2. DB says

    KevinVT, the United Church of Christ and Unitarians, both of which are strongly pro-marriage, are much stronger in Vermont than in New Mexico. Presbyterians have been the largest pro-marriage force in New Mexico, along with some help from the United Church of Christ and Methodists. Opposition to marriage in VT was largely from the Roman Catholic hierarchy, but not at all by actual Roman Catholic laity. In NM, opposition is coming from both the Roman Catholic hierarchy and the Southern Baptists. Either way, it is great to see that Christians are leading the push for marriage.

  3. Francis #1 says

    Maybe that’s true, Kevin, but let’s get real for a second. All the help from faith leaders is good help because mainstream religion is still pretty much anti-gay and drives people from the church. The message from the religion front is negative virtually all the time on this issue. So it’s good to highlight that there is positive as well.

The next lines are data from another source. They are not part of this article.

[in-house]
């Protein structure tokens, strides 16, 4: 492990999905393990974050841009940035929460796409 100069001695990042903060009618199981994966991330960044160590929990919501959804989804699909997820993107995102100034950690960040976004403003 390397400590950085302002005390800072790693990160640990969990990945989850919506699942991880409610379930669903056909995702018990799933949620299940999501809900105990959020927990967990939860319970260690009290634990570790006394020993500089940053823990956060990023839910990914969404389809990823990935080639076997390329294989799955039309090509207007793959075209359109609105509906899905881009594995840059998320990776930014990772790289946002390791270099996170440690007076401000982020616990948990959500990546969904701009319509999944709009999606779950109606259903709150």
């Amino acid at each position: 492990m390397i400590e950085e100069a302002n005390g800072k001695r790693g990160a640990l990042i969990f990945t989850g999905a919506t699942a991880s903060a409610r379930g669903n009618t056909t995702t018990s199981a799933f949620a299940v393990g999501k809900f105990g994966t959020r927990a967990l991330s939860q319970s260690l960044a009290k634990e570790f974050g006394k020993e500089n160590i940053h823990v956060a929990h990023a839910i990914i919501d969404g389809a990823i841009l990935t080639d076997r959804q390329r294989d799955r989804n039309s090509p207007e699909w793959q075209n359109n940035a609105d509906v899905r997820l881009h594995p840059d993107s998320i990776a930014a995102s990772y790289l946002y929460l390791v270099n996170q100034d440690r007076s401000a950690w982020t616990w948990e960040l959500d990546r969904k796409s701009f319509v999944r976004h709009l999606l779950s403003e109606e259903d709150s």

4. JONES says

    State statutes in NM don’t expressly prohibit LGBT marriage … that’s why Mayor Coss and the City Council took the steps they did. Yup, the Governor could just shrug … but Gov Martinez isn’t a supporter of equality. Legislation has been proposed for a constitutional amendment to allow SSM that if passed would be on the ballot for 2014.
    Time to do the on the ground legwork.

    I’d hardly call it ‘Christians are leading the push for marriage.’
    Thanks to these congregational leaders for their voice of support but they’re several decades short of being the leaders.

  5. Jere says